Mysterious metal spheres excavated beneath Mexican pyramid

Archaeologists, using a camera-equipped robot, have discovered hundreds of enigmatic, once-metallic spheres buried deep beneath an ancient pyramid in Mexico City.

The mysterious spheres were found during an archaeological excavation at one of the most important buildings in the pre-Hispanic city of Teotihuacan.

"They look like yellow spheres, but we do not know their meaning. It's an unprecedented discovery," said Jorge Zavala, an archaeologist at Mexico's National Anthropology and History Institute.

A World Heritage Site - the Mesoamerican ruins of Teotihuacan - represent one of the largest urban centers of the ancient world, 'Discovery News' reported.

The pyramid-filled city, believed to have been established around 100 BC, had more than 100,000 inhabitants at its peak, but was abandoned for mysterious reasons around 700 AD.

The archaeological dig at the temple focused on a 330-foot-long tunnel which runs under the structure. The conduit was discovered in 2003 when heavy rain uncovered a hole a few feet from the pyramid.

"Finally, a few months ago we found two side chambers at 72 and 74 meters (236 and 242 feet) from the entrance. We called them North Chamber and South Chamber," archaeologist Sergio Gomez Chavez, director of the Tlalocan Project, said.

Researchers explored the tunnel with a remote-controlled robot called Tlaloc II-TC, which has an infrared camera and a laser scanner that generates 3D visualisation of the spaces beneath the temple.

"The robot was able to enter in the part of the tunnel which has not yet been excavated yet and found three chambers between 100 and 110 meters from the entrance," Chavez said.

The spheres lay in both north and south chambers. Ranging from 1.5 to 5 inches, the objects have a core of clay and are covered with a yellow material called jarosite.

"This material is formed by the oxidation of pyrite, which is a metallic ore. It means that in pre-hispanic times they appeared as if they were metallic spheres. There are hundreds of these in the south chamber," said Chavez.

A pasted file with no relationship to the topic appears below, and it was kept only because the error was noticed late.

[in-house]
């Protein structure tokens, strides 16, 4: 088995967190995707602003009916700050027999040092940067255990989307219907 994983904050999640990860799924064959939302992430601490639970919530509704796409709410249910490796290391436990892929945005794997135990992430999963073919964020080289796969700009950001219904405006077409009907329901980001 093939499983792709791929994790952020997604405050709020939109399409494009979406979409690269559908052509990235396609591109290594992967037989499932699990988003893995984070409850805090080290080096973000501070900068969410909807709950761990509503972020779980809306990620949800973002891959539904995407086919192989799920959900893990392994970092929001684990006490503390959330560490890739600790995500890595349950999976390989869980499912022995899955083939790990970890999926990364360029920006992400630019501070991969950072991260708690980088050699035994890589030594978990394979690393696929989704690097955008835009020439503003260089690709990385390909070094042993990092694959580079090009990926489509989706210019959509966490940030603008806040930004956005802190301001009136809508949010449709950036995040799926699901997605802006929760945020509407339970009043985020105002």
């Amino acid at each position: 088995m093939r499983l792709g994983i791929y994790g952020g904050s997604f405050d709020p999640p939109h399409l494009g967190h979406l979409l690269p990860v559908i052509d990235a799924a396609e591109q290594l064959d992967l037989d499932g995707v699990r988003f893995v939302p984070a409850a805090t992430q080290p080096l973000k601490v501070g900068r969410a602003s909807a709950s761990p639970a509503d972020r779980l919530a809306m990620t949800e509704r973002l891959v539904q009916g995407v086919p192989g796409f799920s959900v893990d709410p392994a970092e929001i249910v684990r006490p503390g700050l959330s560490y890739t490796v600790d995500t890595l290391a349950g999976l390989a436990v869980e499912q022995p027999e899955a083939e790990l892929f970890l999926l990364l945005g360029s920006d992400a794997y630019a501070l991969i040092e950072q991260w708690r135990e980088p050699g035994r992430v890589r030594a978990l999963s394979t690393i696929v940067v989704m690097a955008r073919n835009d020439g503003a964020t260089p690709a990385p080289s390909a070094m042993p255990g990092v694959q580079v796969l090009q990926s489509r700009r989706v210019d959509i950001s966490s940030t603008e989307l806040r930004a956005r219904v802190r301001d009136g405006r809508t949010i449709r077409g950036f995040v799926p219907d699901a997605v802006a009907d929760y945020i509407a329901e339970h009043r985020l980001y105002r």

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Business Standard
177 22
Business Standard

Mysterious metal spheres excavated beneath Mexican pyramid

Press Trust of India  |  Washington 

Archaeologists, using a camera-equipped robot, have discovered hundreds of enigmatic, once-metallic spheres buried deep beneath an ancient pyramid in Mexico City.

The mysterious spheres were found during an archaeological excavation at one of the most important buildings in the pre-Hispanic city of Teotihuacan.



"They look like yellow spheres, but we do not know their meaning. It's an unprecedented discovery," said Jorge Zavala, an archaeologist at Mexico's National Anthropology and History Institute.

A World Heritage Site - the Mesoamerican ruins of Teotihuacan - represent one of the largest urban centers of the ancient world, 'Discovery News' reported.

The pyramid-filled city, believed to have been established around 100 BC, had more than 100,000 inhabitants at its peak, but was abandoned for mysterious reasons around 700 AD.

The archaeological dig at the temple focused on a 330-foot-long tunnel which runs under the structure. The conduit was discovered in 2003 when heavy rain uncovered a hole a few feet from the pyramid.

"Finally, a few months ago we found two side chambers at 72 and 74 meters (236 and 242 feet) from the entrance. We called them North Chamber and South Chamber," archaeologist Sergio Gomez Chavez, director of the Tlalocan Project, said.

Researchers explored the tunnel with a remote-controlled robot called Tlaloc II-TC, which has an infrared camera and a laser scanner that generates 3D visualisation of the spaces beneath the temple.